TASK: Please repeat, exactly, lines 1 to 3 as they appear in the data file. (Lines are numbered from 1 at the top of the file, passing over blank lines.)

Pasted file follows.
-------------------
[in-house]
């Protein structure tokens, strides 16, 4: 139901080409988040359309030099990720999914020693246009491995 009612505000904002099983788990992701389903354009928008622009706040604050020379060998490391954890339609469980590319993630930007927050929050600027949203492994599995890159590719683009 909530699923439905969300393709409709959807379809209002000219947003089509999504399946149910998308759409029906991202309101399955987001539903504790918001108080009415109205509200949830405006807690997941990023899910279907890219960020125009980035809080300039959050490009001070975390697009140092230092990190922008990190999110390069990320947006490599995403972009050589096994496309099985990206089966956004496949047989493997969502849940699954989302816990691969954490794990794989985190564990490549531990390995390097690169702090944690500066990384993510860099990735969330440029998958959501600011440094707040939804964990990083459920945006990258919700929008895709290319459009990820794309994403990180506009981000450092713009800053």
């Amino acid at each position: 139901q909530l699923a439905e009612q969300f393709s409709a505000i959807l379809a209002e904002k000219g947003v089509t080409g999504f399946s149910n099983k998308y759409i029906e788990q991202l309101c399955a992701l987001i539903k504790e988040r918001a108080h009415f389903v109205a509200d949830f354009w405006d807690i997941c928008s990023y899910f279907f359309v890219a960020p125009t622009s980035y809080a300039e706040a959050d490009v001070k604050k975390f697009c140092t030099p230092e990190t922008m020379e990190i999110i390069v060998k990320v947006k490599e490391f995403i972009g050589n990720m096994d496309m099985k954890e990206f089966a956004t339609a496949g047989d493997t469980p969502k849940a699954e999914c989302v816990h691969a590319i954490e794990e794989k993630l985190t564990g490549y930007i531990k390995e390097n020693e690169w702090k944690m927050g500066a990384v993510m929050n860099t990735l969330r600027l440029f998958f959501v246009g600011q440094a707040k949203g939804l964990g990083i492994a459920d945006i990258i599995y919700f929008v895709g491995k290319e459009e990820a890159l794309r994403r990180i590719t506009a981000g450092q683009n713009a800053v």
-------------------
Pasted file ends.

[in-house]
């Protein structure tokens, strides 16, 4: 139901080409988040359309030099990720999914020693246009491995 009612505000904002099983788990992701389903354009928008622009706040604050020379060998490391954890339609469980590319993630930007927050929050600027949203492994599995890159590719683009 909530699923439905969300393709409709959807379809209002000219947003089509999504399946149910998308759409029906991202309101399955987001539903504790918001108080009415109205509200949830405006807690997941990023899910279907890219960020125009980035809080300039959050490009001070975390697009140092230092990190922008990190999110390069990320947006490599995403972009050589096994496309099985990206089966956004496949047989493997969502849940699954989302816990691969954490794990794989985190564990490549531990390995390097690169702090944690500066990384993510860099990735969330440029998958959501600011440094707040939804964990990083459920945006990258919700929008895709290319459009990820794309994403990180506009981000450092713009800053």
């Amino acid at each position: 139901q909530l699923a439905e009612q969300f393709s409709a505000i959807l379809a209002e904002k000219g947003v089509t080409g999504f399946s149910n099983k998308y759409i029906e788990q991202l309101c399955a992701l987001i539903k504790e988040r918001a108080h009415f389903v109205a509200d949830f354009w405006d807690i997941c928008s990023y899910f279907f359309v890219a960020p125009t622009s980035y809080a300039e706040a959050d490009v001070k604050k975390f697009c140092t030099p230092e990190t922008m020379e990190i999110i390069v060998k990320v947006k490599e490391f995403i972009g050589n990720m096994d496309m099985k954890e990206f089966a956004t339609a496949g047989d493997t469980p969502k849940a699954e999914c989302v816990h691969a590319i954490e794990e794989k993630l985190t564990g490549y930007i531990k390995e390097n020693e690169w702090k944690m927050g500066a990384v993510m929050n860099t990735l969330r600027l440029f998958f959501v246009g600011q440094a707040k949203g939804l964990g990083i492994a459920d945006i990258i599995y919700f929008v895709g491995k290319e459009e990820a890159l794309r994403r990180i590719t506009a981000g450092q683009n713009a800053v």